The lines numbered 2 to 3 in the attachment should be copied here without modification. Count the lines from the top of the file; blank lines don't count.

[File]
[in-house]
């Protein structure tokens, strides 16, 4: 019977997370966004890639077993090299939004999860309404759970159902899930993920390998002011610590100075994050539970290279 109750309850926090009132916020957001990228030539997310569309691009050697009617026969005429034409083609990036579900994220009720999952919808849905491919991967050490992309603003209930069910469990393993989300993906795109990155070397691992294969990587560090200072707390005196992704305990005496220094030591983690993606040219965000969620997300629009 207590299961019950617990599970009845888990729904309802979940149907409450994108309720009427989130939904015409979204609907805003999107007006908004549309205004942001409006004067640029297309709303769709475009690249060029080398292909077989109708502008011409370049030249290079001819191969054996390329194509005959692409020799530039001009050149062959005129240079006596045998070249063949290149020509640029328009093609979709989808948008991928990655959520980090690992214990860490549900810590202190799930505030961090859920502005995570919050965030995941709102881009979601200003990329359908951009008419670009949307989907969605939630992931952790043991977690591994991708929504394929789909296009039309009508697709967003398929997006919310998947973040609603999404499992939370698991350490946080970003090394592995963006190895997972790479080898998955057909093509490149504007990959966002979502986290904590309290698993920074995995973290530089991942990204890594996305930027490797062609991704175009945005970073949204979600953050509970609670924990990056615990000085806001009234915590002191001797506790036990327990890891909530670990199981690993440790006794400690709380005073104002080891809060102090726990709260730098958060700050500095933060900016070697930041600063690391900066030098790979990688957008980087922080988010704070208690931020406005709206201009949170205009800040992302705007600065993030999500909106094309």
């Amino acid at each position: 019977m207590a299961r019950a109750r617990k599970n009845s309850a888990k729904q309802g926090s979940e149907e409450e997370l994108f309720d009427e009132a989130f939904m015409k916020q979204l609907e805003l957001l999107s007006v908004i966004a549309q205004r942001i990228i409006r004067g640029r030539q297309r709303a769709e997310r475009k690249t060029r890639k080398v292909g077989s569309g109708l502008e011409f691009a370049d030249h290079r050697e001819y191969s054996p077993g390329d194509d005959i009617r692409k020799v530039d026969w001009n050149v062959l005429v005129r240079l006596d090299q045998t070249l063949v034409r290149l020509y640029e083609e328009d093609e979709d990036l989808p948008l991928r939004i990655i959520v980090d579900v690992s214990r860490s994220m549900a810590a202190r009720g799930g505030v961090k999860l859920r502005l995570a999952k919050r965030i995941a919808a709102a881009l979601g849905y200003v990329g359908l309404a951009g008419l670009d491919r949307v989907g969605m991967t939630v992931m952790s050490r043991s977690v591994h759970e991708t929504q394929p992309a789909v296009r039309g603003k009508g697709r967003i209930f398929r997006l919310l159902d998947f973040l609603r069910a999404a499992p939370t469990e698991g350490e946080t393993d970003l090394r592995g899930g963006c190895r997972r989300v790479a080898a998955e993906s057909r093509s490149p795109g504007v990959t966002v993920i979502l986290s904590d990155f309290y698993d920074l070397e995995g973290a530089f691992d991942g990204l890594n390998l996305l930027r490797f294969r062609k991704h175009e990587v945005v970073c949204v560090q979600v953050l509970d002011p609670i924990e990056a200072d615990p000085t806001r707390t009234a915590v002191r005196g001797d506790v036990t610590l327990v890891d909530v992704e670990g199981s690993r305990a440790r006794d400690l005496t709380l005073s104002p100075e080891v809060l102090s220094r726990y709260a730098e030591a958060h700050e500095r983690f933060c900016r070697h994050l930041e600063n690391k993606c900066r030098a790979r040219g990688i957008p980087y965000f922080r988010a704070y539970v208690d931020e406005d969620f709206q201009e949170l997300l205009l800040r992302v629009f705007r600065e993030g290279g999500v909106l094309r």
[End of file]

């Protein structure tokens, strides 16, 4: 019977997370966004890639077993090299939004999860309404759970159902899930993920390998002011610590100075994050539970290279 109750309850926090009132916020957001990228030539997310569309691009050697009617026969005429034409083609990036579900994220009720999952919808849905491919991967050490992309603003209930069910469990393993989300993906795109990155070397691992294969990587560090200072707390005196992704305990005496220094030591983690993606040219965000969620997300629009 207590299961019950617990599970009845888990729904309802979940149907409450994108309720009427989130939904015409979204609907805003999107007006908004549309205004942001409006004067640029297309709303769709475009690249060029080398292909077989109708502008011409370049030249290079001819191969054996390329194509005959692409020799530039001009050149062959005129240079006596045998070249063949290149020509640029328009093609979709989808948008991928990655959520980090690992214990860490549900810590202190799930505030961090859920502005995570919050965030995941709102881009979601200003990329359908951009008419670009949307989907969605939630992931952790043991977690591994991708929504394929789909296009039309009508697709967003398929997006919310998947973040609603999404499992939370698991350490946080970003090394592995963006190895997972790479080898998955057909093509490149504007990959966002979502986290904590309290698993920074995995973290530089991942990204890594996305930027490797062609991704175009945005970073949204979600953050509970609670924990990056615990000085806001009234915590002191001797506790036990327990890891909530670990199981690993440790006794400690709380005073104002080891809060102090726990709260730098958060700050500095933060900016070697930041600063690391900066030098790979990688957008980087922080988010704070208690931020406005709206201009949170205009800040992302705007600065993030999500909106094309």
């Amino acid at each position: 019977m207590a299961r019950a109750r617990k599970n009845s309850a888990k729904q309802g926090s979940e149907e409450e997370l994108f309720d009427e009132a989130f939904m015409k916020q979204l609907e805003l957001l999107s007006v908004i966004a549309q205004r942001i990228i409006r004067g640029r030539q297309r709303a769709e997310r475009k690249t060029r890639k080398v292909g077989s569309g109708l502008e011409f691009a370049d030249h290079r050697e001819y191969s054996p077993g390329d194509d005959i009617r692409k020799v530039d026969w001009n050149v062959l005429v005129r240079l006596d090299q045998t070249l063949v034409r290149l020509y640029e083609e328009d093609e979709d990036l989808p948008l991928r939004i990655i959520v980090d579900v690992s214990r860490s994220m549900a810590a202190r009720g799930g505030v961090k999860l859920r502005l995570a999952k919050r965030i995941a919808a709102a881009l979601g849905y200003v990329g359908l309404a951009g008419l670009d491919r949307v989907g969605m991967t939630v992931m952790s050490r043991s977690v591994h759970e991708t929504q394929p992309a789909v296009r039309g603003k009508g697709r967003i209930f398929r997006l919310l159902d998947f973040l609603r069910a999404a499992p939370t469990e698991g350490e946080t393993d970003l090394r592995g899930g963006c190895r997972r989300v790479a080898a998955e993906s057909r093509s490149p795109g504007v990959t966002v993920i979502l986290s904590d990155f309290y698993d920074l070397e995995g973290a530089f691992d991942g990204l890594n390998l996305l930027r490797f294969r062609k991704h175009e990587v945005v970073c949204v560090q979600v953050l509970d002011p609670i924990e990056a200072d615990p000085t806001r707390t009234a915590v002191r005196g001797d506790v036990t610590l327990v890891d909530v992704e670990g199981s690993r305990a440790r006794d400690l005496t709380l005073s104002p100075e080891v809060l102090s220094r726990y709260a730098e030591a958060h700050e500095r983690f933060c900016r070697h994050l930041e600063n690391k993606c900066r030098a790979r040219g990688i957008p980087y965000f922080r988010a704070y539970v208690d931020e406005d969620f709206q201009e949170l997300l205009l800040r992302v629009f705007r600065e993030g290279g999500v909106l094309r």